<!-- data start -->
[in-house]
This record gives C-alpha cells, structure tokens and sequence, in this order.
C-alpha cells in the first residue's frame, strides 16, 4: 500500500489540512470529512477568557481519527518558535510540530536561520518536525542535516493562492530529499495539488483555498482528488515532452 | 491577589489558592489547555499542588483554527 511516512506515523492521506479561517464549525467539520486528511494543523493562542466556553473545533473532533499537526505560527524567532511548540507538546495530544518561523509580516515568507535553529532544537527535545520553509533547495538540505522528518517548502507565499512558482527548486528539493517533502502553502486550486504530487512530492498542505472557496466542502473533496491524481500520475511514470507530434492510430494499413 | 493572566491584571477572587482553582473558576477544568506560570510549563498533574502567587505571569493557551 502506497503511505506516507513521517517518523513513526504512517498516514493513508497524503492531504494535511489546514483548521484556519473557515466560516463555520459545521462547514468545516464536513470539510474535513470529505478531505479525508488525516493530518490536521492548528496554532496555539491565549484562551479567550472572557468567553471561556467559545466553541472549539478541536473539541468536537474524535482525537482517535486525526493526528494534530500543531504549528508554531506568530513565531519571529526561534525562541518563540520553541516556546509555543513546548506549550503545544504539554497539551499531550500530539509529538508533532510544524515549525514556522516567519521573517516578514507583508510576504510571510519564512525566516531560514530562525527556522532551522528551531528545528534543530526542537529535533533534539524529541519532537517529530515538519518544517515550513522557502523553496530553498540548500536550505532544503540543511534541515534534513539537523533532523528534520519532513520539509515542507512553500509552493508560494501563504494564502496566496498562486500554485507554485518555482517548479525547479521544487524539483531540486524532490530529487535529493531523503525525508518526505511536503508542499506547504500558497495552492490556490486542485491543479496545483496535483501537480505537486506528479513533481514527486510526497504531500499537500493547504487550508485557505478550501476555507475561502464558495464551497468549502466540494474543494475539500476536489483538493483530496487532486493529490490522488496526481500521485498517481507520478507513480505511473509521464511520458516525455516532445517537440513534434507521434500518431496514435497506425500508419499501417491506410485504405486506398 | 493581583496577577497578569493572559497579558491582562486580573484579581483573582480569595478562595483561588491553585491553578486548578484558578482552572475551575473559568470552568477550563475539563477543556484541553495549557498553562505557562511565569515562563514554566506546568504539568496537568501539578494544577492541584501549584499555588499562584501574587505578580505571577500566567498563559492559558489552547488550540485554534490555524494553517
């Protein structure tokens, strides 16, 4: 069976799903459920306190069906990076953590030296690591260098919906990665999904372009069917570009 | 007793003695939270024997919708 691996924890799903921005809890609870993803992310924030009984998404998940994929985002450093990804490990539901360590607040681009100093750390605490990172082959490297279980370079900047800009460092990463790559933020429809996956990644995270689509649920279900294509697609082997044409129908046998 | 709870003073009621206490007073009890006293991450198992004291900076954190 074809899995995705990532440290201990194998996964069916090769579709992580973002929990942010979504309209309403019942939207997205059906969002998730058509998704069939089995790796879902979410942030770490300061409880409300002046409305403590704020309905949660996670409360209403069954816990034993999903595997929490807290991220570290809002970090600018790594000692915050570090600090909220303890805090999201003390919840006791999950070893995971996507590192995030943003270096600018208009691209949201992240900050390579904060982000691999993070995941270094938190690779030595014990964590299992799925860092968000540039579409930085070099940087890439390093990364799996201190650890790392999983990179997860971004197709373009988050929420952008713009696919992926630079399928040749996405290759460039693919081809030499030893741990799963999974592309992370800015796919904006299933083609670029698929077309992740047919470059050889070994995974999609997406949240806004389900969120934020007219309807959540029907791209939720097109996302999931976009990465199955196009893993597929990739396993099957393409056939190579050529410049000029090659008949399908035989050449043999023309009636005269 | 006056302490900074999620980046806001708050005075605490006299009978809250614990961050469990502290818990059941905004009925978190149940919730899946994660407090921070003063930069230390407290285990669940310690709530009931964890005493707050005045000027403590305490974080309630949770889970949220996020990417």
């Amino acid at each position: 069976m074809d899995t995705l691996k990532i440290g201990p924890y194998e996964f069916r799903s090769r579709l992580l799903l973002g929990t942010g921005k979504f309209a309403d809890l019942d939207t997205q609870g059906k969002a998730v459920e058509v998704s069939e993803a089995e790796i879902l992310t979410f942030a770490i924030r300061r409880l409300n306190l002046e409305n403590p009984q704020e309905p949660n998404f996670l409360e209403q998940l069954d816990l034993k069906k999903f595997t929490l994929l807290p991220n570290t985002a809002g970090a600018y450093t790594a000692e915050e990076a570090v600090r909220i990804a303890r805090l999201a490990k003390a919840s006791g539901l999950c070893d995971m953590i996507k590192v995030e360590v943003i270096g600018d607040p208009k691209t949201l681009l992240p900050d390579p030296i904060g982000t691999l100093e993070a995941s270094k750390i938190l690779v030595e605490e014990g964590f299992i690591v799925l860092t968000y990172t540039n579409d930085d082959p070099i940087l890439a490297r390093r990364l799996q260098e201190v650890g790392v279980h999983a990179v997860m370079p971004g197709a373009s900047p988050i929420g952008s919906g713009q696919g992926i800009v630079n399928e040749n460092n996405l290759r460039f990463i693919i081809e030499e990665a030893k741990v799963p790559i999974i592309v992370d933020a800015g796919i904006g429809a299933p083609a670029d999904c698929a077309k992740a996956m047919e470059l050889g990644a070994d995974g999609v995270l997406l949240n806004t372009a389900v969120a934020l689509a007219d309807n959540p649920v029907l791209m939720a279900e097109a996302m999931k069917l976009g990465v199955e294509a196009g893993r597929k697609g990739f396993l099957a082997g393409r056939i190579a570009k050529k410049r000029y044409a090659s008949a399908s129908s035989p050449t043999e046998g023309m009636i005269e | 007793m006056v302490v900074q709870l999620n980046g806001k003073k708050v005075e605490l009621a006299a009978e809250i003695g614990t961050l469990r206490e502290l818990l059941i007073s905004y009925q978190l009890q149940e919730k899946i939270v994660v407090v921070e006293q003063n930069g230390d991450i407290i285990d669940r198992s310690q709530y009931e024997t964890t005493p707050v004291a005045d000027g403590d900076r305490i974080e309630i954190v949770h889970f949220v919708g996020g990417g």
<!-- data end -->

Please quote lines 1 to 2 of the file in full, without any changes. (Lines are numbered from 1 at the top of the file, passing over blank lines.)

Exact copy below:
[in-house]
This record gives C-alpha cells, structure tokens and sequence, in this order.